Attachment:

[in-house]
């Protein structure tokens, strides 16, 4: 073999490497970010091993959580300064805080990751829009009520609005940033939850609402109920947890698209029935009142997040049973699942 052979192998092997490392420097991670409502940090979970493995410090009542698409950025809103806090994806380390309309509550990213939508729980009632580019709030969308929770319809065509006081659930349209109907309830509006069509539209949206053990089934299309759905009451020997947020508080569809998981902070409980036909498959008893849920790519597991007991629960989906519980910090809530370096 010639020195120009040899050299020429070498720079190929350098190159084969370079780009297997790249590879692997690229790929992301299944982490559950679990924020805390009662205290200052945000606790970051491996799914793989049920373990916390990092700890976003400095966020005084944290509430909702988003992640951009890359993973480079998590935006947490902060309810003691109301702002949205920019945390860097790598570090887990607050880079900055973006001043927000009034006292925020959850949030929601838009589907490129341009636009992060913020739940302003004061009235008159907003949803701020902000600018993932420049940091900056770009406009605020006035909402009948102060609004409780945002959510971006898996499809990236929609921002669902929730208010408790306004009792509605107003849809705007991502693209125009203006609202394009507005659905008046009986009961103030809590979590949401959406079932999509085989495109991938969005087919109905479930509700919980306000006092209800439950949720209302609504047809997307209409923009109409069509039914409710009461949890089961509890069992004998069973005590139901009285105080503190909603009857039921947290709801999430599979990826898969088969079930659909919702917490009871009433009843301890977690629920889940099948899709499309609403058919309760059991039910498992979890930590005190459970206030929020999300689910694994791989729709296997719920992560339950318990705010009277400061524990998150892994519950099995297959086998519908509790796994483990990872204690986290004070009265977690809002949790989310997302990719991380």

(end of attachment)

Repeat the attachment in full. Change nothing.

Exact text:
[in-house]
């Protein structure tokens, strides 16, 4: 073999490497970010091993959580300064805080990751829009009520609005940033939850609402109920947890698209029935009142997040049973699942 052979192998092997490392420097991670409502940090979970493995410090009542698409950025809103806090994806380390309309509550990213939508729980009632580019709030969308929770319809065509006081659930349209109907309830509006069509539209949206053990089934299309759905009451020997947020508080569809998981902070409980036909498959008893849920790519597991007991629960989906519980910090809530370096 010639020195120009040899050299020429070498720079190929350098190159084969370079780009297997790249590879692997690229790929992301299944982490559950679990924020805390009662205290200052945000606790970051491996799914793989049920373990916390990092700890976003400095966020005084944290509430909702988003992640951009890359993973480079998590935006947490902060309810003691109301702002949205920019945390860097790598570090887990607050880079900055973006001043927000009034006292925020959850949030929601838009589907490129341009636009992060913020739940302003004061009235008159907003949803701020902000600018993932420049940091900056770009406009605020006035909402009948102060609004409780945002959510971006898996499809990236929609921002669902929730208010408790306004009792509605107003849809705007991502693209125009203006609202394009507005659905008046009986009961103030809590979590949401959406079932999509085989495109991938969005087919109905479930509700919980306000006092209800439950949720209302609504047809997307209409923009109409069509039914409710009461949890089961509890069992004998069973005590139901009285105080503190909603009857039921947290709801999430599979990826898969088969079930659909919702917490009871009433009843301890977690629920889940099948899709499309609403058919309760059991039910498992979890930590005190459970206030929020999300689910694994791989729709296997719920992560339950318990705010009277400061524990998150892994519950099995297959086998519908509790796994483990990872204690986290004070009265977690809002949790989310997302990719991380």